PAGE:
While Argentina is also a big producer of cattle, the nation is also one of the leading beef-consuming countries in the world. However, rising world demand is likely to increase Argentina’s role in the export market in the future. A recent report from CoBank said that 80% of beef exports go to countries that could be impacted by ongoing trade pact negotiations. When it comes to NAFTA, the Trans-Pacific Partnership, and the U.S.-Korea Free Trade Agreement, the U.S. is currently either renegotiating or has dropped out of agreements entirely. Uncertainty about the future of trade given the Trump Administrations pivot to bilateral, rather than multilateral agreements could increase demand for beef from other producing nations.
The U.S. is the world’s leading beef producer. Demand is growing for the animal proteins around the globe. Increasing population and wealth have resulted in dietary changes that include more complex proteins like beef, poultry, and pork. While U.S. beef manufacturers look to China as a long-term opportunity for exports, U.S. tariffs on other Chinese goods could cause the world’s most populous nation to turn to other sources of supply for beef and other proteins. Brazil, Argentina, and Australia will look to increase their exports of beef in the future and Argentina has a reputation for some of the world’s highest quality beef.
Argentina is rich in energy, metals, and minerals
As a significant producer of agricultural products, Argentina’s role in the biofuel industry and its exports of ethanol has been rising. Its gas and oil extraction businesses are also increasing over recent years. The South American country is self-sufficient when it comes to oil and oil products, natural gas, as well as coal production and exports are rising. Pipelines, the second most extensive network in Latin America next to Mexico, send the energy commodities to areas in the industrial belt which is the center of the petrochemical industry.
Argentina is also rich in copper, lead, magnesium, sulfur, tungsten, uranium, zinc, silver, titanium, and gold and exports have been rising since the mid-1990s.
In a commodities boom, Argentina should thrive - ARGT could act as a commodities proxy
The economic future of Argentina is, in many ways, tied to the direction of commodities prices. In a commodities bull market, the economy of the South American country, along with Brazil, will likely experience a boom. Therefore, it is likely that the Argentine stock market will act as a commodities proxy in the future. ARGT is the Global X MSCI Argentina ETF product that replicates the performance of the MSCI All Argentina 25/50 index. The fund invests at least 80% of total assets in securities of the underlying index and ADRs and seeks to reflect the performance of Argentina’s broad equity index.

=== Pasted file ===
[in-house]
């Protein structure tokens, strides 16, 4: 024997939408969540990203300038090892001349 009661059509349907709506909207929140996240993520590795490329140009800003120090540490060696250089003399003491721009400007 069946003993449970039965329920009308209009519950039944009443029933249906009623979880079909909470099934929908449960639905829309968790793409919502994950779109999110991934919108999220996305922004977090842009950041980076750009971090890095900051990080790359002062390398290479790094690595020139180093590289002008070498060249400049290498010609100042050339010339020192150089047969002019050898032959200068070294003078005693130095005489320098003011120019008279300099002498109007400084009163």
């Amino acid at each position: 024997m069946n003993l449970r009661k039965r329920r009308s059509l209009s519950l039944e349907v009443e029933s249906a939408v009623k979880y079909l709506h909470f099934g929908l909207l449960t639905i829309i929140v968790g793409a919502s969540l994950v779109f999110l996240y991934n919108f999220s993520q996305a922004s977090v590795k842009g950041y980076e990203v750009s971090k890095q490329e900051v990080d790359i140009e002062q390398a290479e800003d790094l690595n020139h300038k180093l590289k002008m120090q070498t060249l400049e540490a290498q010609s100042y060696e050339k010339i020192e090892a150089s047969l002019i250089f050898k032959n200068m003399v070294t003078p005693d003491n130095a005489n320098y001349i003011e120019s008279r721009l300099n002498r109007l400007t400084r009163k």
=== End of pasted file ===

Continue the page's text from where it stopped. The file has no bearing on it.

At the end of 2015 and in early 2016, many commodities prices fell to multiyear lows and put in significant bottoms. Since then, they have appreciated as many sectors of the commodities market have experienced a bullish resurgence.
It was NIXON-era FIAT MONEY policy that took a strong US domestic food commodity economy to being that same GLOBAL BIG AG GLOBAL BIG MEAT as LATIN AMERICAN---CHILE for example.
LEAVING THE GOLD STANDARD AND TYING TO FIAT MONEY-----AND MAKING EVERYTHING A GLOBAL COMMODITY---AS OUR UTILITIES----ENERGY----AS OUR FOOD-----THEN OUR HEALTH AND EDUCATION ----IS WHY THE US IS RANKED A FAILED NATION----THIRD WORLD.
From GOLD STANDARD----to FIAT MONEY--------now global banking 1% want to officially install COMMODITIES-BASED economy.
So, is a COMMODITIES-BASED Economy really HYPER--INFLATION----PROOF? Of course not.
Why a commodities market after a FIAT market which replaced the GOLD STANDARD? Because the US is being stripped of all its natural resources-----which is where sovereign nations taken by HYPER-INFLATION end ------
a TRIBUTE STATE colonialism ------courtesy global 1% OLD WORLD KINGS.